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Fewer Wisconsinites use public transportation

City bus (A New Flyer D40LF with bike rack, during a layover via WikiCommons.com)
City bus (A New Flyer D40LF with bike rack, during a layover via WikiCommons.com)

UNDATED (WSAU-Wheeler News)  The number of Americans riding mass transit is the highest since 1956, but Wisconsin is bucking that trend. The American Public Transportation Association said riders nationally took almost ten-point-seven billion trips on public buses, trains, and subways last year. That's up 1-percent from 2012. Statewide figures for Wisconsin were not part of the report, but it did say that Milwaukee County buses attracted 2-percent fewer riders last year, for a total of 43-million. The new data also shows that ridership was down in Racine and Port Washington, and up a little in Madison.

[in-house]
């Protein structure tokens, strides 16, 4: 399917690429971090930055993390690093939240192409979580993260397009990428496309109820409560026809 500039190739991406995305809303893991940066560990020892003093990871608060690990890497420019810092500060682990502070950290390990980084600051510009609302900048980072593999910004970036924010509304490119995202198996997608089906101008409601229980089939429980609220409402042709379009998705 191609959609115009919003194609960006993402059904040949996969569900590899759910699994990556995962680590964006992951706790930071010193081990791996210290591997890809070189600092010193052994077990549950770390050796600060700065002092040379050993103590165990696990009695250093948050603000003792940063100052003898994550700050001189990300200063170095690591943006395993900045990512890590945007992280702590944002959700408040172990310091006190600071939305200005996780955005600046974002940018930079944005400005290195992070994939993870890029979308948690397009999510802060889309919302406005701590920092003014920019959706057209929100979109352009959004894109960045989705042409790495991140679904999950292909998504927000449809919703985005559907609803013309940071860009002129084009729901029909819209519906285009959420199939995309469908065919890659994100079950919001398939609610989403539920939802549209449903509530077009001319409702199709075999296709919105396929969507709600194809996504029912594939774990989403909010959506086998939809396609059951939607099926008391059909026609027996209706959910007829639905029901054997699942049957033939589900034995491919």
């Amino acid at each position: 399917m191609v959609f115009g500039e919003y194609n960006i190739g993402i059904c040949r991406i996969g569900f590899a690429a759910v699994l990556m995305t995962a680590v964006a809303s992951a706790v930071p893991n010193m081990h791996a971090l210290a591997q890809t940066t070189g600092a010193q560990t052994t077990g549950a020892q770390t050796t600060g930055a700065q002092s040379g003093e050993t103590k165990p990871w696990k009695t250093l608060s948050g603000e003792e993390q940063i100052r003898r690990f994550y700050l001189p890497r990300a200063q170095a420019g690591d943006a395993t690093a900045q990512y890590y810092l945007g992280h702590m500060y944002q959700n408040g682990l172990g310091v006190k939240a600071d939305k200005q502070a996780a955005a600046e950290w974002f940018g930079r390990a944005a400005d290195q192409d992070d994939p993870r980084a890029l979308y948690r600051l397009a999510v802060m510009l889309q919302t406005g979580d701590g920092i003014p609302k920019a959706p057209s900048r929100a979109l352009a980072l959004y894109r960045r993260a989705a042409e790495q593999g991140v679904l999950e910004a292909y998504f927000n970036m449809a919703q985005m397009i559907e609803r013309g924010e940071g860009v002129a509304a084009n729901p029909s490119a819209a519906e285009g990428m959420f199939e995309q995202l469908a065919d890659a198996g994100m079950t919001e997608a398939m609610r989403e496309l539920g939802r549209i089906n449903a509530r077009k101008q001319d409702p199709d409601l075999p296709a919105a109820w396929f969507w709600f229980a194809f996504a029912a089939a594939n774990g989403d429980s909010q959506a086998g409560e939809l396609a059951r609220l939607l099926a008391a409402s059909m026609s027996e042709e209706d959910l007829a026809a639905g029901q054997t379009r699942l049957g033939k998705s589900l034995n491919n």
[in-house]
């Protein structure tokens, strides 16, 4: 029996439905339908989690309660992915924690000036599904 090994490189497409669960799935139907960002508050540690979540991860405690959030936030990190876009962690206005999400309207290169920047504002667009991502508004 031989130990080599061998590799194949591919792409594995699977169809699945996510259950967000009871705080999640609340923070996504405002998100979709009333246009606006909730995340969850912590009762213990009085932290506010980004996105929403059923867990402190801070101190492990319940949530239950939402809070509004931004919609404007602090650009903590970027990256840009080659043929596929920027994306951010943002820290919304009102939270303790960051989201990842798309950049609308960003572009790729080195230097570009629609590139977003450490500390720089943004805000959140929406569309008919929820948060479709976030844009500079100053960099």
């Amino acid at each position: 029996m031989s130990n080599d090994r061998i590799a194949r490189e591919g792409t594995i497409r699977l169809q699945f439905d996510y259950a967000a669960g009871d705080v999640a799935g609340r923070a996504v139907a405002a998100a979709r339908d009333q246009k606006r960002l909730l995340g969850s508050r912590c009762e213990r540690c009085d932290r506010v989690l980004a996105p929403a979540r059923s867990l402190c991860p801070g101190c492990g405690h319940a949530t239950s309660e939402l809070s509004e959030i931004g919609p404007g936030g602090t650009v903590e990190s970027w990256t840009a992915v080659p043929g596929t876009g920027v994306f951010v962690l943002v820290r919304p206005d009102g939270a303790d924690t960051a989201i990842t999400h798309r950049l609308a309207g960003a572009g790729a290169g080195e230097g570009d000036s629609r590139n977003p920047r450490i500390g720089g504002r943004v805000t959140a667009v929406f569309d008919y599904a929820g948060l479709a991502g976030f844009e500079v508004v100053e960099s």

Racine transit manager Al Stanek blames a 10-percent cut in the state's transit aid in 2012. He said Racine had to increase fares and reduce services. Stanek said Racine's mid-day bus service was cut to one run per hour. A federal grant helped Milwaukee County avoid such reductions, but a spokesman for County Executive Chris Abele said the system has been cutting service and raising fares for a decade.

The head of Milwaukee's Public Policy Forum, Rob Henken, says Wisconsin discourages mass transit by commuters with a lack of express bus lanes and rapid transit. The current state budget does increase mass transit funds by 4-percent next year, with additional increases to serve elderly and disabled riders.

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